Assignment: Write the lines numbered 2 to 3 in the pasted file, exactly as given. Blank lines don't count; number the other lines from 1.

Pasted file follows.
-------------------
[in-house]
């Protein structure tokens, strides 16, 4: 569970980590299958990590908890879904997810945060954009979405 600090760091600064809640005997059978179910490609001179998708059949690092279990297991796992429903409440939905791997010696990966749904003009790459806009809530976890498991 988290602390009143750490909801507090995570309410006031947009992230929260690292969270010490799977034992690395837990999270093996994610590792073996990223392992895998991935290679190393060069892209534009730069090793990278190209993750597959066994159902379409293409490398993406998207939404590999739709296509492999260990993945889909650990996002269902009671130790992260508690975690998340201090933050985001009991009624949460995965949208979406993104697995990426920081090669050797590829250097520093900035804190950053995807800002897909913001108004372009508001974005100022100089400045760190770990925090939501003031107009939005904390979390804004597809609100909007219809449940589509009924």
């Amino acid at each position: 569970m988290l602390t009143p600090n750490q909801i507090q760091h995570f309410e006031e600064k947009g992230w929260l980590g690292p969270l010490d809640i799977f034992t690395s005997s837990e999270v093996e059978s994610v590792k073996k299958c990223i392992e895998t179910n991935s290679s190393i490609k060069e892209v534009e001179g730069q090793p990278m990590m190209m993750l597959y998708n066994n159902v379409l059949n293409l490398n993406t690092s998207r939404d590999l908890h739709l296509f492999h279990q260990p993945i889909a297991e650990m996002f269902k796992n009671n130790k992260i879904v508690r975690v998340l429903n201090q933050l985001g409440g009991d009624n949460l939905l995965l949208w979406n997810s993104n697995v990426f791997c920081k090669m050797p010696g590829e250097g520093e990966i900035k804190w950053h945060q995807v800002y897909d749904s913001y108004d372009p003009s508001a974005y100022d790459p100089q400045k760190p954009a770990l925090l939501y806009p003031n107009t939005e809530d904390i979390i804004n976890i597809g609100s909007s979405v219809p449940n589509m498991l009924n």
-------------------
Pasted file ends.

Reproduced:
């Protein structure tokens, strides 16, 4: 569970980590299958990590908890879904997810945060954009979405 600090760091600064809640005997059978179910490609001179998708059949690092279990297991796992429903409440939905791997010696990966749904003009790459806009809530976890498991 988290602390009143750490909801507090995570309410006031947009992230929260690292969270010490799977034992690395837990999270093996994610590792073996990223392992895998991935290679190393060069892209534009730069090793990278190209993750597959066994159902379409293409490398993406998207939404590999739709296509492999260990993945889909650990996002269902009671130790992260508690975690998340201090933050985001009991009624949460995965949208979406993104697995990426920081090669050797590829250097520093900035804190950053995807800002897909913001108004372009508001974005100022100089400045760190770990925090939501003031107009939005904390979390804004597809609100909007219809449940589509009924």
């Amino acid at each position: 569970m988290l602390t009143p600090n750490q909801i507090q760091h995570f309410e006031e600064k947009g992230w929260l980590g690292p969270l010490d809640i799977f034992t690395s005997s837990e999270v093996e059978s994610v590792k073996k299958c990223i392992e895998t179910n991935s290679s190393i490609k060069e892209v534009e001179g730069q090793p990278m990590m190209m993750l597959y998708n066994n159902v379409l059949n293409l490398n993406t690092s998207r939404d590999l908890h739709l296509f492999h279990q260990p993945i889909a297991e650990m996002f269902k796992n009671n130790k992260i879904v508690r975690v998340l429903n201090q933050l985001g409440g009991d009624n949460l939905l995965l949208w979406n997810s993104n697995v990426f791997c920081k090669m050797p010696g590829e250097g520093e990966i900035k804190w950053h945060q995807v800002y897909d749904s913001y108004d372009p003009s508001a974005y100022d790459p100089q400045k760190p954009a770990l925090l939501y806009p003031n107009t939005e809530d904390i979390i804004n976890i597809g609100s909007s979405v219809p449940n589509m498991l009924n």